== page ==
HOUSTON -- Remember a week ago when it looked like six of the eight first-round series in the NBA Playoffs looked very sweep-ish? Of course you don’t. If you’re a modern cellphone dependent human of the 21st century, you have the attention span of a fruit fly, and a week ago may as well have been 785 B.C.
Well, trust us. It looked just that way, with routs left and right, plus the Spurs and Clippers to keep you from quitting the sport entirely.
But that has passed, and now we are back to the new “improved” NBA, where the four conference semifinal series are tied at one, and the notion in between-games momentum have been stilled by events.
Darryl Sutter would be so proud, if he gave a damn.
Sutter, as you cross-sporters might know, is the head coach of the Los Angeles Kings, and he has been a strident proponent of the notion that there is no such thing as between-games momentum in the Stanley Cup playoffs, a postulate that has been proven time and time again over decades.
The NBA, though, was a different animal, because typically only a few teams could win the title in any given season and everyone else was playing to avoid relegation to the lottery. Teams routinely took 2-0 series leads, and often it led to sweeps and five-game wins. It was why hockey fans could claim with some justification that their playoffs were better – the possibility of deeper and less predictable series.
Then something happened, and maybe this is just the tyranny of the small sample size, but still, it did occur. Teams started splitting the first two games, often taking a lopsided loss and turning it into a lopsided win two days later. Form stopped playing true, with the Warriors-Spurs series in 2013 as a classic example.
San Antonio won Game 1 in double overtime, then lost by nine in Game 2, won by 10 in Game 3, lost by 10 in Game 4, then win by 18 in Game 5 and finally, by 12 in Oakland in the decider. San Antonio was the superior team, all right-thinking people can agree, but the point was that series starting behaving erratically.
Which isn’t all that much of a much, all things considered, but Golden State’s series with Memphis has the same feel. The Warriors controlled Game 1 despite playing about a B-minus game, then were strangled from the get in Game 2. The simple coincidence-is-causation argument is that Mike Conley made all the difference between a 15-point Grizzlies loss and seven-point Grizzlies win, and weirdly enough, he did score 22 points in Game 2 after not playing Game 1.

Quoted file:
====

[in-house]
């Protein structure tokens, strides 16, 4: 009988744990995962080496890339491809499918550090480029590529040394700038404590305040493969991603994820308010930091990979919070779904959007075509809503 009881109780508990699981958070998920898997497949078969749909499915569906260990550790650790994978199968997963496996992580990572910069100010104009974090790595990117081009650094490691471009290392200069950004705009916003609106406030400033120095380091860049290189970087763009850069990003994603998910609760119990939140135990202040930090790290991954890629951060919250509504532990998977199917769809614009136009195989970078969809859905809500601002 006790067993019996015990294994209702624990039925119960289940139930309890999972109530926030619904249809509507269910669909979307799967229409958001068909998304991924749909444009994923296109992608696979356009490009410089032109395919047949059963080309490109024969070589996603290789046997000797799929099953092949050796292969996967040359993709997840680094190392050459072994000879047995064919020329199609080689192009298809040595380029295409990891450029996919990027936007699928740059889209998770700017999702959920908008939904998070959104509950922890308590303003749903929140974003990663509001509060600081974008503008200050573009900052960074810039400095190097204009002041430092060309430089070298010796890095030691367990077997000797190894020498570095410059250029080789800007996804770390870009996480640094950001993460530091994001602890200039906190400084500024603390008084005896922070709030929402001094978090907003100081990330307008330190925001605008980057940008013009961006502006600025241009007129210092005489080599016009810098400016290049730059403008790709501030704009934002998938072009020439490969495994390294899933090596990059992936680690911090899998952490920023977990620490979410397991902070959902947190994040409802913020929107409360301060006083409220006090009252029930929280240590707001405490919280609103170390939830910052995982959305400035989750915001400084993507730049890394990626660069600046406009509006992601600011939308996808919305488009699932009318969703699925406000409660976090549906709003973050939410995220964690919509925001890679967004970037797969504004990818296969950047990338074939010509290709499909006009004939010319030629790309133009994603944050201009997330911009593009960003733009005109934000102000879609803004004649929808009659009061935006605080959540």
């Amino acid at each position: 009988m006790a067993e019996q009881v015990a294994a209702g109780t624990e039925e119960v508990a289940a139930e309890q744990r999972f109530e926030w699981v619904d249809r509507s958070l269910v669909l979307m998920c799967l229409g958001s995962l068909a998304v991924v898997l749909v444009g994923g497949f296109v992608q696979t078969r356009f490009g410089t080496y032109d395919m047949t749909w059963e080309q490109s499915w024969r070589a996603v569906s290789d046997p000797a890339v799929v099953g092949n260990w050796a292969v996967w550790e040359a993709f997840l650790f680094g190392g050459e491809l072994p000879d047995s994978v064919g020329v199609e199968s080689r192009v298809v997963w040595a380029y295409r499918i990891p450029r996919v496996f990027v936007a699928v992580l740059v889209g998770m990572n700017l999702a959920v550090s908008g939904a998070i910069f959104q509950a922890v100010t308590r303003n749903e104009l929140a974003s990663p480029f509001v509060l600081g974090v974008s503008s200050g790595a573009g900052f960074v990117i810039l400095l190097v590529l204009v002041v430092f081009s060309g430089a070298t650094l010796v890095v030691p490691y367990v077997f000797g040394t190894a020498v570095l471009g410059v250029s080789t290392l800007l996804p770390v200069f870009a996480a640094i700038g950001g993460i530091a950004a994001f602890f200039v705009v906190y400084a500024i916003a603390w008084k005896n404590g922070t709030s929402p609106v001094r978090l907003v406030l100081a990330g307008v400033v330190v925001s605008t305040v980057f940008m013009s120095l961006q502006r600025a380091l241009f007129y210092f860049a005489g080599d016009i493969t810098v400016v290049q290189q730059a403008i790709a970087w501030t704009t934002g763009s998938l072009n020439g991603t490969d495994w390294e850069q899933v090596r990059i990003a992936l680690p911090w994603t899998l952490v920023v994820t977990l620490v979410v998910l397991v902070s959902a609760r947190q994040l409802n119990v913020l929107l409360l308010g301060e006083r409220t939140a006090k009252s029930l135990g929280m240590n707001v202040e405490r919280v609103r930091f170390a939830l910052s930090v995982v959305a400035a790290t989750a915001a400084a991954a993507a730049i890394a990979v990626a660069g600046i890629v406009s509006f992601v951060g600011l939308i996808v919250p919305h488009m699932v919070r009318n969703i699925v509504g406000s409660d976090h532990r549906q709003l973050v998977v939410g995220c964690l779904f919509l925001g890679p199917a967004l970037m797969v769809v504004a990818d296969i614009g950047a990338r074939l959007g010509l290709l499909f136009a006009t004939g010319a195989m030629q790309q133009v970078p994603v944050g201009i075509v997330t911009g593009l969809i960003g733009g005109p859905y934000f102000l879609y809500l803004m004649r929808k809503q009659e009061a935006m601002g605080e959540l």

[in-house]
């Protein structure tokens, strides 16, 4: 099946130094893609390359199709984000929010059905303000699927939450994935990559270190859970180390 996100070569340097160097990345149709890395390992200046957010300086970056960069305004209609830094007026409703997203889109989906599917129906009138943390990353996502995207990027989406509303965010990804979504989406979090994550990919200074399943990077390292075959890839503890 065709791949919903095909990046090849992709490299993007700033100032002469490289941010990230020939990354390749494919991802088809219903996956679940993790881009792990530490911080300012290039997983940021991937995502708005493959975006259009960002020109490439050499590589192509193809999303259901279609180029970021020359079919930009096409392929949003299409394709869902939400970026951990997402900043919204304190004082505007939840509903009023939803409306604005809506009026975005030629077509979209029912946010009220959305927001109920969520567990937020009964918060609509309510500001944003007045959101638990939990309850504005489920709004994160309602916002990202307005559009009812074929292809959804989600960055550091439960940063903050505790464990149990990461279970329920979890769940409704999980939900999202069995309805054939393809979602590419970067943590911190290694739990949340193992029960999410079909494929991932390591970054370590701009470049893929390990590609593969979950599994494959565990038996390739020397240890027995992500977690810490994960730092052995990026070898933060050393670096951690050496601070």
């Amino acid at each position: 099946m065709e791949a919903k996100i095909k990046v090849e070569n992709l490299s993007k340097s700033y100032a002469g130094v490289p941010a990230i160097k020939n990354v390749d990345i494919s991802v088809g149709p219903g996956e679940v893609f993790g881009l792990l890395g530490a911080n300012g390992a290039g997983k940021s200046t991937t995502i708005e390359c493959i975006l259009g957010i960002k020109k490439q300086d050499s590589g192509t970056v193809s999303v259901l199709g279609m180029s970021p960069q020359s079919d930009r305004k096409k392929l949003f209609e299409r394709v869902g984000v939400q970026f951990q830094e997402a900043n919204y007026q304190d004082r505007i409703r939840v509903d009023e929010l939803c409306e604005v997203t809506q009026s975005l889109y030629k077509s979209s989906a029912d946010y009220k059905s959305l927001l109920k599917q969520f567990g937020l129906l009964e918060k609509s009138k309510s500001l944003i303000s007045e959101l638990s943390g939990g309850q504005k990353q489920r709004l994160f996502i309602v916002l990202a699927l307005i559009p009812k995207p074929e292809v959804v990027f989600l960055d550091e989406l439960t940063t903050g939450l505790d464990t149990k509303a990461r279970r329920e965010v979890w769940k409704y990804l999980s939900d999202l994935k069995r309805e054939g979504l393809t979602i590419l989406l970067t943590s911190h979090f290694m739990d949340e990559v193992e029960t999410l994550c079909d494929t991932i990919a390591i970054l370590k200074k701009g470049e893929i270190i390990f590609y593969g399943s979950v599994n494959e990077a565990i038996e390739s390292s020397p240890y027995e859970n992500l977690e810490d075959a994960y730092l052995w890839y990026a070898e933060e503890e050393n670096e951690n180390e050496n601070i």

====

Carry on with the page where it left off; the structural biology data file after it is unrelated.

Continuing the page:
But if figuring the games were that simple, Vegas wouldn’t take action on them. Besides, Conley didn’t play at all in the Bulls-Cavaliers series (Bulls by seven, Cavs by 15) or Clippers-Rockets (Clips by 16, Rockets by 6) or Wizards-Hawks (Wizards by 6, Hawks by 16), so he can’t be blamed for all of it.
A year ago, two of the four series split the first two games, and in 2013 all four did. In 2012, Oklahoma City beat the Lakers in Game 1 by 29, and then by two two days later.
In short, all your assumptions based on recent evidence are more likely to be wrong than right, and that understanding series like Warriors-Grizzlies may require a more global view, to wit:
- Can Klay Thompson not do a Game 2 again, or at least not be so demonstrably muzzled by Tony Allen?
- Can Draymond Green escape the first quarter without two personal fouls?
- Can the Warriors limit Memphis’ consistent unguardables to Marc Gasol and Zach Randolph?
- Can Golden State keep its turnovers closer to 15 (Game 1) than 20 (Game 2)?
- And finally, and maybe most importantly, can they finally ratchet the pace of the game closer to one of their own liking, or have they consigned themselves to playing at Memphis’ tempo? Neither game has been played to Golden State’s preferred speed, largely because Memphis has ceded the offensive rebound so that it can get back quickly on defense and force the Warriors to spend time looking for shots they normally get early in the shot clock.
This much, though, is sure. Whatever you get in Game 3 is very likely to have no bearing on what happens in Game 4, because basketball is now hockey, and hockey is basketball, and if you don’t believe that, Conley’s face looks like it stopped a slapshot.
Somewhere in Alberta, Darryl Sutter smiles.